skip to content
Neighbors : the destruction of the Jewish community in Jedwabne, Poland Preview this item
ClosePreview this item
Checking...

Neighbors : the destruction of the Jewish community in Jedwabne, Poland

Author: Jan Tomasz Gross
Publisher: Princeton : Princeton University Press, ©2001.
Edition/Format:   Book : EnglishView all editions and formats
Database:WorldCat
Summary:
One summer day in 1941, half of the Polish town of Jedwabne murdered the other half, 1,600 men, women, and children, all but seven of the town's Jews. Neighbors tells their story. Jan Gross pieces together eyewitness accounts and other evidence into a reconstruction of the horrific July day remembered well by locals but forgotten by history. His investigation reads like a detective story, and its unfolding yields  Read more...
Rating:

(not yet rated) 0 with reviews - Be the first.

Subjects
More like this

 

Find a copy online

Links to this item

Find a copy in the library

&AllPage.SpinnerRetrieving; Finding libraries that hold this item...

Details

Genre/Form: History
Material Type: Internet resource
Document Type: Book, Internet Resource
All Authors / Contributors: Jan Tomasz Gross
ISBN: 0691086672 9780691086675
OCLC Number: 45207895
Notes: Originally published: Sąsiedzi: historia zagłady żydowskiego miasteczka.
Awards: National Book Award Finalist, Nonfiction, 2001
Description: x, 261 p. : ill., maps ; 20 cm.
Contents: Before the War --
Soviet Occupation, 1939-1941 --
The Outbreak of the Russo-German War and the Pogrom in Radzilow --
Preparations --
Who Murdered the Jews of Jedwabne? --
The Murder --
Plunder --
Intimate Biographies --
Anachronism --
What Do People Remember? --
Collective Responsibility --
New Approach to Sources --
Is It Possible to Be Simultaneously a Victim and a Victimizer? --
Collaboration --
Social Support for Stalinism --
For a New Historiography.
Other Titles: Sąsiedzi.
Responsibility: Jan T. Gross.
More information:

Abstract:

One summer day in 1941, half of the Polish town of Jedwabne murdered the other half, 1,600 men, women, and children, all but seven of the town's Jews. This work pieces together eyewitness accounts  Read more...

Reviews

Editorial reviews

Publisher Synopsis

National Book Award Finalist Selected Entry for the National Book Critics Circle Award "Nothing could have prepared the 1,600 Jews in Jedwabne, a town in northeast Poland, for the hell of their final Read more...

 
User-contributed reviews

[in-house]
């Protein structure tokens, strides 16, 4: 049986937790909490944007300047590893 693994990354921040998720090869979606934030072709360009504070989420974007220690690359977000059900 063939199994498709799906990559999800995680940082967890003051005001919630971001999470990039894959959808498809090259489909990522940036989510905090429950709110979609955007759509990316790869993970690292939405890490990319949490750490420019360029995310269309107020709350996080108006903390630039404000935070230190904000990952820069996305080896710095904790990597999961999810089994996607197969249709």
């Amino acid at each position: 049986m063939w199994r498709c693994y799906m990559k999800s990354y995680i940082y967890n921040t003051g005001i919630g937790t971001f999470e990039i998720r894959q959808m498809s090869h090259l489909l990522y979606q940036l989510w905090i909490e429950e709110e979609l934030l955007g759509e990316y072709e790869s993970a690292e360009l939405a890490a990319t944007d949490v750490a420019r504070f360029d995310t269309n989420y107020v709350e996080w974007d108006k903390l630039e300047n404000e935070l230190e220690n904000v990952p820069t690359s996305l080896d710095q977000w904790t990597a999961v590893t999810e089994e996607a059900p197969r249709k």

Retrieving GoodReads reviews...
Retrieving DOGObooks reviews...

Tags

Be the first.
Confirm this request

You may have already requested this item. Please select Ok if you would like to proceed with this request anyway.

Linked Data


<http://www.worldcat.org/oclc/45207895>
library:oclcnum"45207895"
library:placeOfPublication
library:placeOfPublication
owl:sameAs<info:oclcnum/45207895>
rdf:typeschema:Book
schema:about
schema:about
schema:about
schema:about
schema:about
schema:about
schema:about
schema:about
schema:about
schema:about
schema:about
schema:about
schema:about
schema:about
schema:about
schema:about
schema:about
schema:about
schema:about
schema:about
schema:awards"National Book Award Finalist, Nonfiction, 2001"
schema:copyrightYear"2001"
schema:creator
schema:datePublished"2001"
schema:description"One summer day in 1941, half of the Polish town of Jedwabne murdered the other half, 1,600 men, women, and children, all but seven of the town's Jews. Neighbors tells their story. Jan Gross pieces together eyewitness accounts and other evidence into a reconstruction of the horrific July day remembered well by locals but forgotten by history. His investigation reads like a detective story, and its unfolding yields wider truths about Jewish-Polish relations, the Holocaust, and human responses to occupation and totalitarianism. It is a story of surprises: The newly occupying German army did not compel the massacre, and Jedwabne's Jews and Christians had previously enjoyed cordial relations. After the war, the nearby family who saved Jedwabne's surviving Jews was derided and driven from the area. The single Jew offered mercy by the town declined it. Most arresting is the sinking realization that Jedwabne's Jews were clubbed, drowned, gutted, and burned not by faceless Nazis, but by people whose features and names they knew well: their former schoolmates and those who sold them food, bought their milk, and chatted with them in the street. As much as such a question can ever be answered, Neighbors tells us why."@en
schema:exampleOfWork<http://worldcat.org/entity/work/id/892810>
schema:genre"History."@en
schema:genre"History"@en
schema:inLanguage"en"
schema:name"Neighbors : the destruction of the Jewish community in Jedwabne, Poland"@en
schema:numberOfPages"261"
schema:publisher
schema:url
schema:workExample

Content-negotiable representations

Close Window

Please sign in to WorldCat 

Don't have an account? You can easily create a free account.